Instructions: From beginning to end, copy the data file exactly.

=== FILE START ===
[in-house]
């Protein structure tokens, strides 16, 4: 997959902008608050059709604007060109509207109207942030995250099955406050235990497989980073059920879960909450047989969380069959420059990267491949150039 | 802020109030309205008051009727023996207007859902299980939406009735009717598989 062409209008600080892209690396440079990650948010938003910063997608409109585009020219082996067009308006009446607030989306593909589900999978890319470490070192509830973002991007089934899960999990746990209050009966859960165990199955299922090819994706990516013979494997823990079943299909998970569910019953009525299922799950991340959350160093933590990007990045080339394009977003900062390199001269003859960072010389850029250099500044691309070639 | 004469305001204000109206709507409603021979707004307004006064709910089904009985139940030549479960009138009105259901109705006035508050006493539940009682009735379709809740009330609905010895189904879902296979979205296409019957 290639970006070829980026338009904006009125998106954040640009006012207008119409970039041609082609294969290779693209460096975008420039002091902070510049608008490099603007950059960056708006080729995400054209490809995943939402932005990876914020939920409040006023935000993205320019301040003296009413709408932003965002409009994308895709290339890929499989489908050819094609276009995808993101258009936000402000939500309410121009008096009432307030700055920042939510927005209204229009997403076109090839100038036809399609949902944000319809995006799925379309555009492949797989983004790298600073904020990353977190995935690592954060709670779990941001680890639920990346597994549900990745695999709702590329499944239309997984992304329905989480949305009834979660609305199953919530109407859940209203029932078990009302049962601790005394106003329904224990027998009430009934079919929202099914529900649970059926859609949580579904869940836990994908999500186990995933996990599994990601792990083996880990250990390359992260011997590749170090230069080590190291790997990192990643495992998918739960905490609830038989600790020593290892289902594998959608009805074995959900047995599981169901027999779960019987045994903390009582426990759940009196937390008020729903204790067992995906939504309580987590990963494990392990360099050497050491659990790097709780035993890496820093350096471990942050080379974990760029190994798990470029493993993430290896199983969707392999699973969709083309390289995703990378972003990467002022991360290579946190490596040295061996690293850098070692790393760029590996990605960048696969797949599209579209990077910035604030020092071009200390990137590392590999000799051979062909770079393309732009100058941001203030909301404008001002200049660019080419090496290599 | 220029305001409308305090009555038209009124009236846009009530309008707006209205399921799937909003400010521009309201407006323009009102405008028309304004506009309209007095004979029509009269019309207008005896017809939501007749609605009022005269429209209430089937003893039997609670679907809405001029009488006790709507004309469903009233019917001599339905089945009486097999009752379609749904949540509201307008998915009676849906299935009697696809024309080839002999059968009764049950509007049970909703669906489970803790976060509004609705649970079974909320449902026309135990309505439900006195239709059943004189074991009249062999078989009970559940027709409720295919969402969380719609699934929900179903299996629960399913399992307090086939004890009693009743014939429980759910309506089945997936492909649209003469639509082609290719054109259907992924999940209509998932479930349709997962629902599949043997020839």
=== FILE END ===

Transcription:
[in-house]
């Protein structure tokens, strides 16, 4: 997959902008608050059709604007060109509207109207942030995250099955406050235990497989980073059920879960909450047989969380069959420059990267491949150039 | 802020109030309205008051009727023996207007859902299980939406009735009717598989 062409209008600080892209690396440079990650948010938003910063997608409109585009020219082996067009308006009446607030989306593909589900999978890319470490070192509830973002991007089934899960999990746990209050009966859960165990199955299922090819994706990516013979494997823990079943299909998970569910019953009525299922799950991340959350160093933590990007990045080339394009977003900062390199001269003859960072010389850029250099500044691309070639 | 004469305001204000109206709507409603021979707004307004006064709910089904009985139940030549479960009138009105259901109705006035508050006493539940009682009735379709809740009330609905010895189904879902296979979205296409019957 290639970006070829980026338009904006009125998106954040640009006012207008119409970039041609082609294969290779693209460096975008420039002091902070510049608008490099603007950059960056708006080729995400054209490809995943939402932005990876914020939920409040006023935000993205320019301040003296009413709408932003965002409009994308895709290339890929499989489908050819094609276009995808993101258009936000402000939500309410121009008096009432307030700055920042939510927005209204229009997403076109090839100038036809399609949902944000319809995006799925379309555009492949797989983004790298600073904020990353977190995935690592954060709670779990941001680890639920990346597994549900990745695999709702590329499944239309997984992304329905989480949305009834979660609305199953919530109407859940209203029932078990009302049962601790005394106003329904224990027998009430009934079919929202099914529900649970059926859609949580579904869940836990994908999500186990995933996990599994990601792990083996880990250990390359992260011997590749170090230069080590190291790997990192990643495992998918739960905490609830038989600790020593290892289902594998959608009805074995959900047995599981169901027999779960019987045994903390009582426990759940009196937390008020729903204790067992995906939504309580987590990963494990392990360099050497050491659990790097709780035993890496820093350096471990942050080379974990760029190994798990470029493993993430290896199983969707392999699973969709083309390289995703990378972003990467002022991360290579946190490596040295061996690293850098070692790393760029590996990605960048696969797949599209579209990077910035604030020092071009200390990137590392590999000799051979062909770079393309732009100058941001203030909301404008001002200049660019080419090496290599 | 220029305001409308305090009555038209009124009236846009009530309008707006209205399921799937909003400010521009309201407006323009009102405008028309304004506009309209007095004979029509009269019309207008005896017809939501007749609605009022005269429209209430089937003893039997609670679907809405001029009488006790709507004309469903009233019917001599339905089945009486097999009752379609749904949540509201307008998915009676849906299935009697696809024309080839002999059968009764049950509007049970909703669906489970803790976060509004609705649970079974909320449902026309135990309505439900006195239709059943004189074991009249062999078989009970559940027709409720295919969402969380719609699934929900179903299996629960399913399992307090086939004890009693009743014939429980759910309506089945997936492909649209003469639509082609290719054109259907992924999940209509998932479930349709997962629902599949043997020839």